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SIR JOHN FROISSART Chronicles of England, France, Spain and the adjoining countries from the latter part of the reign of Edward II to the coronation of Henry IV. Vol.7

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SIR JOHN FROISSART
Chronicles of England, France, Spain and the adjoining countries from the latter part of the reign of Edward II to the coronation of Henry IV. Vol.7
page 362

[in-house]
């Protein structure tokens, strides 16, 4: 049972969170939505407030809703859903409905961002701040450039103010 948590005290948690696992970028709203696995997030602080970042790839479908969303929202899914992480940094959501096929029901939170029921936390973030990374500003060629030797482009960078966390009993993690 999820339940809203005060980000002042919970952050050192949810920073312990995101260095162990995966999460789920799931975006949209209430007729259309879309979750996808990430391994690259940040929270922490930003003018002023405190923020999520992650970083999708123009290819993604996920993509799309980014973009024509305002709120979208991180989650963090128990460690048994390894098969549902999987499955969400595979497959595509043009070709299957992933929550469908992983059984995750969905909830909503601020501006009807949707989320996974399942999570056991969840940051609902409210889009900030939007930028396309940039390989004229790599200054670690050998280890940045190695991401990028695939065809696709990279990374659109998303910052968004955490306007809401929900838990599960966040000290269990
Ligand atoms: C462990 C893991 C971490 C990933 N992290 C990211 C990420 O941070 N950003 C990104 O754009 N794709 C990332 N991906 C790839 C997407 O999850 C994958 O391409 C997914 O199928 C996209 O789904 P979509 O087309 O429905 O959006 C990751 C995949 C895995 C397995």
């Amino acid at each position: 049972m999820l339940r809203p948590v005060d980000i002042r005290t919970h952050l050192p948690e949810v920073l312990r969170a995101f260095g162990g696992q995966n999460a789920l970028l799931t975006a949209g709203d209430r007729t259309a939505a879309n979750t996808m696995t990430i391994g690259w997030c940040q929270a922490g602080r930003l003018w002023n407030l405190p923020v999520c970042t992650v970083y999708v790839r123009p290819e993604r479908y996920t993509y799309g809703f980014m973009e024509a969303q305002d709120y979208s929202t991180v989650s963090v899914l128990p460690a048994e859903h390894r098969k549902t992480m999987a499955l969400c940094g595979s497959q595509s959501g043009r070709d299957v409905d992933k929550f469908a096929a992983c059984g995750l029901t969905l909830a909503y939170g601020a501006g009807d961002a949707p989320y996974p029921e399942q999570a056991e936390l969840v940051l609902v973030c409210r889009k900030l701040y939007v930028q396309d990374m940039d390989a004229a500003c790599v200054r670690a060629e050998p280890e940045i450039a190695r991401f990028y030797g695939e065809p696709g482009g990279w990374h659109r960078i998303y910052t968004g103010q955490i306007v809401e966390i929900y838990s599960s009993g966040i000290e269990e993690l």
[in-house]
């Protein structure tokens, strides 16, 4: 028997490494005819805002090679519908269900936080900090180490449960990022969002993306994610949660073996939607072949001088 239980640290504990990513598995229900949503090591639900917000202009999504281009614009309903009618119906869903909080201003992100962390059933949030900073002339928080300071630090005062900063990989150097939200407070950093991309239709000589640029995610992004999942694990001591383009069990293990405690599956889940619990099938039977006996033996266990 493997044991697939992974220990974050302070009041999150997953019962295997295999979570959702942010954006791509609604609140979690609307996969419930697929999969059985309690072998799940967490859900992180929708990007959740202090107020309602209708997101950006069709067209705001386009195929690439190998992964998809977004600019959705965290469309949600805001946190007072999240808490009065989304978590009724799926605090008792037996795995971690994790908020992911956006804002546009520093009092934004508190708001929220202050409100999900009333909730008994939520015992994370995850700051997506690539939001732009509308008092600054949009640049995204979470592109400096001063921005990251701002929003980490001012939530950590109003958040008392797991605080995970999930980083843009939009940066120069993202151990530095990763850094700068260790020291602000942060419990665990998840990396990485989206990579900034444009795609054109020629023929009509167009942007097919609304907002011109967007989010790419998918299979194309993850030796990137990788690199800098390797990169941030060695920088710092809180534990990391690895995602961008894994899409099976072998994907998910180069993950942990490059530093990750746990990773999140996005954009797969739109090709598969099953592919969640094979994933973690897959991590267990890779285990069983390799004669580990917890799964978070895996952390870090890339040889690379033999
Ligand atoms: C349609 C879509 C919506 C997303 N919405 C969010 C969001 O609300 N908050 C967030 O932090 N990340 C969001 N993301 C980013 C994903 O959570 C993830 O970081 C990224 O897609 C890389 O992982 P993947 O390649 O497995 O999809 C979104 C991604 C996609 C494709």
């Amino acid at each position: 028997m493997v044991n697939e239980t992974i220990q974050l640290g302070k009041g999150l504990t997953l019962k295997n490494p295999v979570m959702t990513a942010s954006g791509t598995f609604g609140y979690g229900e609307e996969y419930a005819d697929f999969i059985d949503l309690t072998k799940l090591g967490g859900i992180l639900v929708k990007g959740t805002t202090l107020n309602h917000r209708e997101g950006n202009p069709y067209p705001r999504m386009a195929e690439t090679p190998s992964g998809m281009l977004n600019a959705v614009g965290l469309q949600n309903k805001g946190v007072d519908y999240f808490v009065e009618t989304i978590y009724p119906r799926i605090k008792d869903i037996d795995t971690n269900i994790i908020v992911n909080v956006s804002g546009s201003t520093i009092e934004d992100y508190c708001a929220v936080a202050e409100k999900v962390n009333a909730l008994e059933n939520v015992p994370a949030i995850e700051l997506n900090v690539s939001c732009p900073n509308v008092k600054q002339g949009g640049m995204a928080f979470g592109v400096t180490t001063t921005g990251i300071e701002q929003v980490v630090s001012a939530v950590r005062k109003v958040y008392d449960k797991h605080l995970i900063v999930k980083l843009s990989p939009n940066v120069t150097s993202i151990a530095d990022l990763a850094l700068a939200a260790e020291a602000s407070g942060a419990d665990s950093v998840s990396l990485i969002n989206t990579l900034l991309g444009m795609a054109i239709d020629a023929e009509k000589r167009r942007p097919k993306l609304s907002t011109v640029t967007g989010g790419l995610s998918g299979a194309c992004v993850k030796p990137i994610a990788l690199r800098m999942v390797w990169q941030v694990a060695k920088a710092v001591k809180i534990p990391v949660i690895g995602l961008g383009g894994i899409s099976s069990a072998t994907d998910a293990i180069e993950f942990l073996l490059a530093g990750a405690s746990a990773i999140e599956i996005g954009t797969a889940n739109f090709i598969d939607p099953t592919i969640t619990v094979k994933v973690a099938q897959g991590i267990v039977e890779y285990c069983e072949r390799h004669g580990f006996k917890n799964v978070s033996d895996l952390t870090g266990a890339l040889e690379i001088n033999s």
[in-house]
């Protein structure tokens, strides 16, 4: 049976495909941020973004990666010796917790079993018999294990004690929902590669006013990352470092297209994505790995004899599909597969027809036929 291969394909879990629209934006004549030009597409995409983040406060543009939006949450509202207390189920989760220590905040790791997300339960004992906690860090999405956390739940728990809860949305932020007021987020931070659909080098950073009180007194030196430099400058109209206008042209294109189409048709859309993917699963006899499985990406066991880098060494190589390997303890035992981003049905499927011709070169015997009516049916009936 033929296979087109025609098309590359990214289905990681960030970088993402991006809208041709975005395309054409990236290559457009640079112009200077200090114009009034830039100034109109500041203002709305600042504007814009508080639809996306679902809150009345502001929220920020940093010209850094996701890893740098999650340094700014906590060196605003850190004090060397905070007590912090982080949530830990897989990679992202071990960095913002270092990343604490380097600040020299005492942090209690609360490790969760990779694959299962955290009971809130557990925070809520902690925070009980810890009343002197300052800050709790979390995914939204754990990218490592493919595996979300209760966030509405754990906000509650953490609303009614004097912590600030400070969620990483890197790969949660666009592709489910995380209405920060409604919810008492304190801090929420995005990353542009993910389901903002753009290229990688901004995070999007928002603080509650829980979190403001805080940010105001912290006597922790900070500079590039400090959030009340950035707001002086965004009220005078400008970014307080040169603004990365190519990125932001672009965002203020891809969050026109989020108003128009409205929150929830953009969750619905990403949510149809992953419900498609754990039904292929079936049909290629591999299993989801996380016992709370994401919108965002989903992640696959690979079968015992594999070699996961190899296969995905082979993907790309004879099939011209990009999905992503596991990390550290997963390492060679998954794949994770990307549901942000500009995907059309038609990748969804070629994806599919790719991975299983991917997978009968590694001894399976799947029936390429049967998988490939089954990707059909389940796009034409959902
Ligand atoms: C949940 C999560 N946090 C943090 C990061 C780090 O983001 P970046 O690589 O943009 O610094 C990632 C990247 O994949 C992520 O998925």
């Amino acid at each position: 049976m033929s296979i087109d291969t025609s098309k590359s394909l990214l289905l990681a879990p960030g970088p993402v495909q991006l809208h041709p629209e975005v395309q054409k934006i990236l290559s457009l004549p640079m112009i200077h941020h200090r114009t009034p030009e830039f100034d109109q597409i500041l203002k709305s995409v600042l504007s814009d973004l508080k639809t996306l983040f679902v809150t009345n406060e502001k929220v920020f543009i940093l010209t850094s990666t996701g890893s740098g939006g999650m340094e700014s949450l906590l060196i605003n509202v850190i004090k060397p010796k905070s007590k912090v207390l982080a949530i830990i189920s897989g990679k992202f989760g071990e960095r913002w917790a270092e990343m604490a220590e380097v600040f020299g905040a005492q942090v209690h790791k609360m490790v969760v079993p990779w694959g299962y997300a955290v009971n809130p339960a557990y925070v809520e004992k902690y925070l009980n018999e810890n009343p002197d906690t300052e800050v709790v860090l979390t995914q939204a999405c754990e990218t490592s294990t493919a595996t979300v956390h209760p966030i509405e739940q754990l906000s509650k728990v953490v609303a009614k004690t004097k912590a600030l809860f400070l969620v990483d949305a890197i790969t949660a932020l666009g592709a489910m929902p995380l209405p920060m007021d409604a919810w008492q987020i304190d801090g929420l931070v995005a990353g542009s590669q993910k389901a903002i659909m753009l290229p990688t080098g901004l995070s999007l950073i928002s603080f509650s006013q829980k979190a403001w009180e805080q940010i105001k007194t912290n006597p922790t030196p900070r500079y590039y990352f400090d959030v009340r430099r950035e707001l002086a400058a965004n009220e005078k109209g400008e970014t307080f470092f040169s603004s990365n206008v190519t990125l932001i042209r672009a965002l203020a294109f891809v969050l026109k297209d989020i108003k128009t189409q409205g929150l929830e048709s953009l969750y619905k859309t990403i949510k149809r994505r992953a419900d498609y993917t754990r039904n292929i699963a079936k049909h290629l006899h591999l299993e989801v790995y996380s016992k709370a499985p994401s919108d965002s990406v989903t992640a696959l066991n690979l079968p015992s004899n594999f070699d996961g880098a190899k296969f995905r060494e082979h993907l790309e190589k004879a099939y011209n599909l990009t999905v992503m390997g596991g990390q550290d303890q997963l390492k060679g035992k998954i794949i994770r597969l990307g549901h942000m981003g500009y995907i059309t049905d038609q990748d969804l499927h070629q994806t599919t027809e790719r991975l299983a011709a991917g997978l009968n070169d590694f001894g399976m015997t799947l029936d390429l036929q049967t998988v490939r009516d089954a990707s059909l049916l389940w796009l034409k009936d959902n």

of what paffes in the world relative to 'deeds and adventures in arms, which are defcribed in this book; but I have never met with any lord, ex-cept the count de Foix, who had not his minions pages,x and jefters, moft honourably entertained. The count de Foix had none fuch ; for he was naturally grave, and of great good fenfe, which was of more value than any thing they could have afforded him. I do not fay, that thofe lords who are attended by minions are mad : they are worfe than mad, for they are blind having two eyes. When information of this difputed choice was firft brought to king Charles of France, of happy memory, he paufed, and left it to his clergy ; who, having [confidered the matter, refolved that pope Clement had been truly elected. To this opinion the kings of France, Caftiile, and Scot-land affented ; and, notwithftanding the fchifm which was caufed in the church, thefe three kings, being allied together, remained fteady to Clement; but the kings of England and Por-tugal were of a contrary way of thinking. The earl of Flanders had formed his creed as you have heard in this hiftory ; for he would never acknowledge pope Clement, becaufe he had, at the firft conclave, voted for the cardinal ofBari, and becaufe, while cardinal of Geneva, he had written to the earl to fay Urban had been legally elected pope, for which reafon the earl of Flanders confidered him as the true one as long as he lived. The emperor and 352


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